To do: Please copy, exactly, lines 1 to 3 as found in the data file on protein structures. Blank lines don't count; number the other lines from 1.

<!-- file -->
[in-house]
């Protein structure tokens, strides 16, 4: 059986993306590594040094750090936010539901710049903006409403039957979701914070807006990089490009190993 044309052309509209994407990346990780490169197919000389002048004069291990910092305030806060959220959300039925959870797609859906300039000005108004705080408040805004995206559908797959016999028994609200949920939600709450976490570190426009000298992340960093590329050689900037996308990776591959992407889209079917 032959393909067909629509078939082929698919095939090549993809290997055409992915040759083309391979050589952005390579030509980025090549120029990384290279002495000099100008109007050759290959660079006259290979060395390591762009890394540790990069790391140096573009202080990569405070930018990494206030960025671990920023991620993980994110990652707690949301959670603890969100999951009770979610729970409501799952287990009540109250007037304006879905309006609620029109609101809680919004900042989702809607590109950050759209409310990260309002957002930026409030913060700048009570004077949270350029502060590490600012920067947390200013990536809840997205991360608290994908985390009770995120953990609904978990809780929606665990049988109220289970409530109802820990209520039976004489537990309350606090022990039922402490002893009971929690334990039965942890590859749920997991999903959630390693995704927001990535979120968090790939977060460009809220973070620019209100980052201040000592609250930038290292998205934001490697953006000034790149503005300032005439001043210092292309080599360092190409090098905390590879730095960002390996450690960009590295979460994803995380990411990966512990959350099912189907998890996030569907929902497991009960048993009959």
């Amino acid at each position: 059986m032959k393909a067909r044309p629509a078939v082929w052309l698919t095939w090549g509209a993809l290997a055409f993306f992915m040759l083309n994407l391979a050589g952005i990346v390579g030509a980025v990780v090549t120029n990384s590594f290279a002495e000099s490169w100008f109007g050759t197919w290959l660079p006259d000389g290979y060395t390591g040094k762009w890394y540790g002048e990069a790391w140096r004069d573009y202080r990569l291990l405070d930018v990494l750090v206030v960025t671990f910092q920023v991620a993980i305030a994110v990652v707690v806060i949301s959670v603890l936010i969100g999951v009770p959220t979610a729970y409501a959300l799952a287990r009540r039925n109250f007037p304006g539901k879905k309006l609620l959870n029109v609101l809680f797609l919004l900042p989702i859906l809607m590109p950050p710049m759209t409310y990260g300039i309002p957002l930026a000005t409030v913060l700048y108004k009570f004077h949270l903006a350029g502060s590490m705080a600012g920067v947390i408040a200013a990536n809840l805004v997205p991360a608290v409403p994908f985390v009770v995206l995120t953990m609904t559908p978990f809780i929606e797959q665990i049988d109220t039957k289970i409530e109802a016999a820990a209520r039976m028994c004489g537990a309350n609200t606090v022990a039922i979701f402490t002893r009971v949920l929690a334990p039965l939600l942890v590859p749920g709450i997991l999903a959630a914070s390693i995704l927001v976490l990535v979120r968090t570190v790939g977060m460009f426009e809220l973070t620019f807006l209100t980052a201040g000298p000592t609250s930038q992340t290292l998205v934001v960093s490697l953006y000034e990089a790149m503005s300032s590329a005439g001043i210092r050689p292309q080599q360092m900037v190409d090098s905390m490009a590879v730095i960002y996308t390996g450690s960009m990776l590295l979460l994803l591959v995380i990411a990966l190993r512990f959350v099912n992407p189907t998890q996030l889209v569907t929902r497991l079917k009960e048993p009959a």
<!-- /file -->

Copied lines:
[in-house]
């Protein structure tokens, strides 16, 4: 059986993306590594040094750090936010539901710049903006409403039957979701914070807006990089490009190993 044309052309509209994407990346990780490169197919000389002048004069291990910092305030806060959220959300039925959870797609859906300039000005108004705080408040805004995206559908797959016999028994609200949920939600709450976490570190426009000298992340960093590329050689900037996308990776591959992407889209079917 032959393909067909629509078939082929698919095939090549993809290997055409992915040759083309391979050589952005390579030509980025090549120029990384290279002495000099100008109007050759290959660079006259290979060395390591762009890394540790990069790391140096573009202080990569405070930018990494206030960025671990920023991620993980994110990652707690949301959670603890969100999951009770979610729970409501799952287990009540109250007037304006879905309006609620029109609101809680919004900042989702809607590109950050759209409310990260309002957002930026409030913060700048009570004077949270350029502060590490600012920067947390200013990536809840997205991360608290994908985390009770995120953990609904978990809780929606665990049988109220289970409530109802820990209520039976004489537990309350606090022990039922402490002893009971929690334990039965942890590859749920997991999903959630390693995704927001990535979120968090790939977060460009809220973070620019209100980052201040000592609250930038290292998205934001490697953006000034790149503005300032005439001043210092292309080599360092190409090098905390590879730095960002390996450690960009590295979460994803995380990411990966512990959350099912189907998890996030569907929902497991009960048993009959």
């Amino acid at each position: 059986m032959k393909a067909r044309p629509a078939v082929w052309l698919t095939w090549g509209a993809l290997a055409f993306f992915m040759l083309n994407l391979a050589g952005i990346v390579g030509a980025v990780v090549t120029n990384s590594f290279a002495e000099s490169w100008f109007g050759t197919w290959l660079p006259d000389g290979y060395t390591g040094k762009w890394y540790g002048e990069a790391w140096r004069d573009y202080r990569l291990l405070d930018v990494l750090v206030v960025t671990f910092q920023v991620a993980i305030a994110v990652v707690v806060i949301s959670v603890l936010i969100g999951v009770p959220t979610a729970y409501a959300l799952a287990r009540r039925n109250f007037p304006g539901k879905k309006l609620l959870n029109v609101l809680f797609l919004l900042p989702i859906l809607m590109p950050p710049m759209t409310y990260g300039i309002p957002l930026a000005t409030v913060l700048y108004k009570f004077h949270l903006a350029g502060s590490m705080a600012g920067v947390i408040a200013a990536n809840l805004v997205p991360a608290v409403p994908f985390v009770v995206l995120t953990m609904t559908p978990f809780i929606e797959q665990i049988d109220t039957k289970i409530e109802a016999a820990a209520r039976m028994c004489g537990a309350n609200t606090v022990a039922i979701f402490t002893r009971v949920l929690a334990p039965l939600l942890v590859p749920g709450i997991l999903a959630a914070s390693i995704l927001v976490l990535v979120r968090t570190v790939g977060m460009f426009e809220l973070t620019f807006l209100t980052a201040g000298p000592t609250s930038q992340t290292l998205v934001v960093s490697l953006y000034e990089a790149m503005s300032s590329a005439g001043i210092r050689p292309q080599q360092m900037v190409d090098s905390m490009a590879v730095i960002y996308t390996g450690s960009m990776l590295l979460l994803l591959v995380i990411a990966l190993r512990f959350v099912n992407p189907t998890q996030l889209v569907t929902r497991l079917k009960e048993p009959a």